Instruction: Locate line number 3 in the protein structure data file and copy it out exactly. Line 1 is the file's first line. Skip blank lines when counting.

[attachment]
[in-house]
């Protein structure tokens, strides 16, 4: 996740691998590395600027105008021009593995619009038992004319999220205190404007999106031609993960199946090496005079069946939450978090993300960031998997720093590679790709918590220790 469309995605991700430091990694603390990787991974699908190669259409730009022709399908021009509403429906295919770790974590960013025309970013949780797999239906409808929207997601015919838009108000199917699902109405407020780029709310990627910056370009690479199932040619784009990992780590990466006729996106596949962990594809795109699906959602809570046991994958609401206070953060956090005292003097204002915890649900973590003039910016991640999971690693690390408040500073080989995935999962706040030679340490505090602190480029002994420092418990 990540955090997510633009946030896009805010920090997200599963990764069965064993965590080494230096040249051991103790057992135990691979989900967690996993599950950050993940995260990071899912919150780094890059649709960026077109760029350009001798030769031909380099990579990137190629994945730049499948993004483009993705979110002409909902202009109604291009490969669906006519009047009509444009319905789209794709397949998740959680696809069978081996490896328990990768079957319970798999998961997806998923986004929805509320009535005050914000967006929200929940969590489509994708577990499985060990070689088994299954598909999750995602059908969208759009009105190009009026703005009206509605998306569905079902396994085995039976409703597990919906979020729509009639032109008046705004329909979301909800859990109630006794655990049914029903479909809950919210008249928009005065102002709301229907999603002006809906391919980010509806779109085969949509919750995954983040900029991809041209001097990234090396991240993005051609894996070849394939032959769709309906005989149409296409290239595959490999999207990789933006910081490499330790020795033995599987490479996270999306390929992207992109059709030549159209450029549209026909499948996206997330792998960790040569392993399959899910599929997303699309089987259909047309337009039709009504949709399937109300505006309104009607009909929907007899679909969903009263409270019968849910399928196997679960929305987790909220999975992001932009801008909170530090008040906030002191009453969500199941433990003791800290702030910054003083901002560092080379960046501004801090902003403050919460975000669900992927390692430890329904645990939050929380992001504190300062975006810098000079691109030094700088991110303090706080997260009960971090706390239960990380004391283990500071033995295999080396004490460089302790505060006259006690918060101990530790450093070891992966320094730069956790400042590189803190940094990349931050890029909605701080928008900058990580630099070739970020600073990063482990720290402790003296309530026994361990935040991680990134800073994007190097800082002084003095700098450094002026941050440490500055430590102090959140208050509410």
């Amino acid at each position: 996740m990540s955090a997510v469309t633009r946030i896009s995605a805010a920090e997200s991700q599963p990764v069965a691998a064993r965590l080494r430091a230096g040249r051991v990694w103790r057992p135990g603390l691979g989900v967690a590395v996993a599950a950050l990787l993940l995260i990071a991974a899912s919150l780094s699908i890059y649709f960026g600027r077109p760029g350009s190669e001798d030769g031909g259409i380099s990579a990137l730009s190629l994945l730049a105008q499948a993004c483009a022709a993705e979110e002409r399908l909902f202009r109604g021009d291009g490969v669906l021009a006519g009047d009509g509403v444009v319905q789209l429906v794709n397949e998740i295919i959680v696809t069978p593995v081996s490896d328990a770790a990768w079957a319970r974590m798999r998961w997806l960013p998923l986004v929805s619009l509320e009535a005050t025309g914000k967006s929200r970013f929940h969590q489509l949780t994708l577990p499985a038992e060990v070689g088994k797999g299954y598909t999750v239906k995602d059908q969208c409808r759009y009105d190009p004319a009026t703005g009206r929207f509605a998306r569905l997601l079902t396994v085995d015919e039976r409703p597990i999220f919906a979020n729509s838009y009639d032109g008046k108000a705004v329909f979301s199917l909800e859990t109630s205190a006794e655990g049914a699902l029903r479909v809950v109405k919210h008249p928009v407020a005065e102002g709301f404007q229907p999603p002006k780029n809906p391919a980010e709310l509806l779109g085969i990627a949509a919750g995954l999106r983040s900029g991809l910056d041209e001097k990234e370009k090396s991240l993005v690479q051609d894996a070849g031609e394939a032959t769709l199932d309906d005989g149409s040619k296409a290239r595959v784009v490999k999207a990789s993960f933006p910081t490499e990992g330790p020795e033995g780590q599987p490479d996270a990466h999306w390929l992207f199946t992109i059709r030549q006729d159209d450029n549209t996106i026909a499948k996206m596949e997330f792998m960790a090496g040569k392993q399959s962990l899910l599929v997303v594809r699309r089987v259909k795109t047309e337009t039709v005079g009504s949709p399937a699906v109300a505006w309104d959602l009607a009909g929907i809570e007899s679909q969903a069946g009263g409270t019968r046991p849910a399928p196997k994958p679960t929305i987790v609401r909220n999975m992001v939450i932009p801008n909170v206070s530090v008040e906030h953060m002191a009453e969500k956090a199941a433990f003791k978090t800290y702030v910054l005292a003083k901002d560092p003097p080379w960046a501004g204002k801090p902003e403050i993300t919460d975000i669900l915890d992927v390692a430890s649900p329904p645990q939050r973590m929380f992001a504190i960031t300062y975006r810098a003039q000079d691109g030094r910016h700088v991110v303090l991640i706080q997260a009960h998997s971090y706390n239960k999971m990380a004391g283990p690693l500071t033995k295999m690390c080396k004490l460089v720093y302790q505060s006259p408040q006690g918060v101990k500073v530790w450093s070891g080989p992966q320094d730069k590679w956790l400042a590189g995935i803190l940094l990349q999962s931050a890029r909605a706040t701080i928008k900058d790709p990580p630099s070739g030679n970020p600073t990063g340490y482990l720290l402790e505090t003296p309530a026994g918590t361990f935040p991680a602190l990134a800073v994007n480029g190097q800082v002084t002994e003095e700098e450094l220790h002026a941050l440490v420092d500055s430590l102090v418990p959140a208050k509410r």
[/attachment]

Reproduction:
């Amino acid at each position: 996740m990540s955090a997510v469309t633009r946030i896009s995605a805010a920090e997200s991700q599963p990764v069965a691998a064993r965590l080494r430091a230096g040249r051991v990694w103790r057992p135990g603390l691979g989900v967690a590395v996993a599950a950050l990787l993940l995260i990071a991974a899912s919150l780094s699908i890059y649709f960026g600027r077109p760029g350009s190669e001798d030769g031909g259409i380099s990579a990137l730009s190629l994945l730049a105008q499948a993004c483009a022709a993705e979110e002409r399908l909902f202009r109604g021009d291009g490969v669906l021009a006519g009047d009509g509403v444009v319905q789209l429906v794709n397949e998740i295919i959680v696809t069978p593995v081996s490896d328990a770790a990768w079957a319970r974590m798999r998961w997806l960013p998923l986004v929805s619009l509320e009535a005050t025309g914000k967006s929200r970013f929940h969590q489509l949780t994708l577990p499985a038992e060990v070689g088994k797999g299954y598909t999750v239906k995602d059908q969208c409808r759009y009105d190009p004319a009026t703005g009206r929207f509605a998306r569905l997601l079902t396994v085995d015919e039976r409703p597990i999220f919906a979020n729509s838009y009639d032109g008046k108000a705004v329909f979301s199917l909800e859990t109630s205190a006794e655990g049914a699902l029903r479909v809950v109405k919210h008249p928009v407020a005065e102002g709301f404007q229907p999603p002006k780029n809906p391919a980010e709310l509806l779109g085969i990627a949509a919750g995954l999106r983040s900029g991809l910056d041209e001097k990234e370009k090396s991240l993005v690479q051609d894996a070849g031609e394939a032959t769709l199932d309906d005989g149409s040619k296409a290239r595959v784009v490999k999207a990789s993960f933006p910081t490499e990992g330790p020795e033995g780590q599987p490479d996270a990466h999306w390929l992207f199946t992109i059709r030549q006729d159209d450029n549209t996106i026909a499948k996206m596949e997330f792998m960790a090496g040569k392993q399959s962990l899910l599929v997303v594809r699309r089987v259909k795109t047309e337009t039709v005079g009504s949709p399937a699906v109300a505006w309104d959602l009607a009909g929907i809570e007899s679909q969903a069946g009263g409270t019968r046991p849910a399928p196997k994958p679960t929305i987790v609401r909220n999975m992001v939450i932009p801008n909170v206070s530090v008040e906030h953060m002191a009453e969500k956090a199941a433990f003791k978090t800290y702030v910054l005292a003083k901002d560092p003097p080379w960046a501004g204002k801090p902003e403050i993300t919460d975000i669900l915890d992927v390692a430890s649900p329904p645990q939050r973590m929380f992001a504190i960031t300062y975006r810098a003039q000079d691109g030094r910016h700088v991110v303090l991640i706080q997260a009960h998997s971090y706390n239960k999971m990380a004391g283990p690693l500071t033995k295999m690390c080396k004490l460089v720093y302790q505060s006259p408040q006690g918060v101990k500073v530790w450093s070891g080989p992966q320094d730069k590679w956790l400042a590189g995935i803190l940094l990349q999962s931050a890029r909605a706040t701080i928008k900058d790709p990580p630099s070739g030679n970020p600073t990063g340490y482990l720290l402790e505090t003296p309530a026994g918590t361990f935040p991680a602190l990134a800073v994007n480029g190097q800082v002084t002994e003095e700098e450094l220790h002026a941050l440490v420092d500055s430590l102090v418990p959140a208050k509410r």